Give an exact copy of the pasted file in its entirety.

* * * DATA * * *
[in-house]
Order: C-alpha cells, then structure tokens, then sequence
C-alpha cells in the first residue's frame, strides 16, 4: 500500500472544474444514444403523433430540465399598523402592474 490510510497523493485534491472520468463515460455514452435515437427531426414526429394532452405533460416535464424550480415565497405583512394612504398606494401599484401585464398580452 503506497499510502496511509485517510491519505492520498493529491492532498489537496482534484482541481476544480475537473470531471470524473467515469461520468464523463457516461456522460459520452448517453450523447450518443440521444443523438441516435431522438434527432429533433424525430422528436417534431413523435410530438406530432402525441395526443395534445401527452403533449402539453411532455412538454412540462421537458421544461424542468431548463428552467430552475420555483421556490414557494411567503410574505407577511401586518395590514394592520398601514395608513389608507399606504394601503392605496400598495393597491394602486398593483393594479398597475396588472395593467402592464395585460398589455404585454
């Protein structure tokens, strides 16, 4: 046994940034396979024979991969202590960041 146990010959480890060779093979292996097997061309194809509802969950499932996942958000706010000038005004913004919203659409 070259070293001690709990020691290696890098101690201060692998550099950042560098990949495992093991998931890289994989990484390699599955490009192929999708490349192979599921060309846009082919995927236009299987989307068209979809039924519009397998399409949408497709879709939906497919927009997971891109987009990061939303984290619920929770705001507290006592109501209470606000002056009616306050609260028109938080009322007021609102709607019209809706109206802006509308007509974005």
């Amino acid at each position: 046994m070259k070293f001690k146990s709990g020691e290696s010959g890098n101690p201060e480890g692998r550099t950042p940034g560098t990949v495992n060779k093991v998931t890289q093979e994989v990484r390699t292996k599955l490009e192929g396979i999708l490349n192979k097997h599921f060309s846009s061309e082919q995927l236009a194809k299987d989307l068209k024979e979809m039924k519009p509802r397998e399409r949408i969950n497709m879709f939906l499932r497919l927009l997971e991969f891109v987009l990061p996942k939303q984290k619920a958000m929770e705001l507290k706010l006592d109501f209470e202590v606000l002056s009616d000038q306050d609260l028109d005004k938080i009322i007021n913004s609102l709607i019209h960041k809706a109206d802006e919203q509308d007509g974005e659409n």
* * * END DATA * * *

[in-house]
Order: C-alpha cells, then structure tokens, then sequence
C-alpha cells in the first residue's frame, strides 16, 4: 500500500472544474444514444403523433430540465399598523402592474 490510510497523493485534491472520468463515460455514452435515437427531426414526429394532452405533460416535464424550480415565497405583512394612504398606494401599484401585464398580452 503506497499510502496511509485517510491519505492520498493529491492532498489537496482534484482541481476544480475537473470531471470524473467515469461520468464523463457516461456522460459520452448517453450523447450518443440521444443523438441516435431522438434527432429533433424525430422528436417534431413523435410530438406530432402525441395526443395534445401527452403533449402539453411532455412538454412540462421537458421544461424542468431548463428552467430552475420555483421556490414557494411567503410574505407577511401586518395590514394592520398601514395608513389608507399606504394601503392605496400598495393597491394602486398593483393594479398597475396588472395593467402592464395585460398589455404585454
């Protein structure tokens, strides 16, 4: 046994940034396979024979991969202590960041 146990010959480890060779093979292996097997061309194809509802969950499932996942958000706010000038005004913004919203659409 070259070293001690709990020691290696890098101690201060692998550099950042560098990949495992093991998931890289994989990484390699599955490009192929999708490349192979599921060309846009082919995927236009299987989307068209979809039924519009397998399409949408497709879709939906497919927009997971891109987009990061939303984290619920929770705001507290006592109501209470606000002056009616306050609260028109938080009322007021609102709607019209809706109206802006509308007509974005």
């Amino acid at each position: 046994m070259k070293f001690k146990s709990g020691e290696s010959g890098n101690p201060e480890g692998r550099t950042p940034g560098t990949v495992n060779k093991v998931t890289q093979e994989v990484r390699t292996k599955l490009e192929g396979i999708l490349n192979k097997h599921f060309s846009s061309e082919q995927l236009a194809k299987d989307l068209k024979e979809m039924k519009p509802r397998e399409r949408i969950n497709m879709f939906l499932r497919l927009l997971e991969f891109v987009l990061p996942k939303q984290k619920a958000m929770e705001l507290k706010l006592d109501f209470e202590v606000l002056s009616d000038q306050d609260l028109d005004k938080i009322i007021n913004s609102l709607i019209h960041k809706a109206d802006e919203q509308d007509g974005e659409n």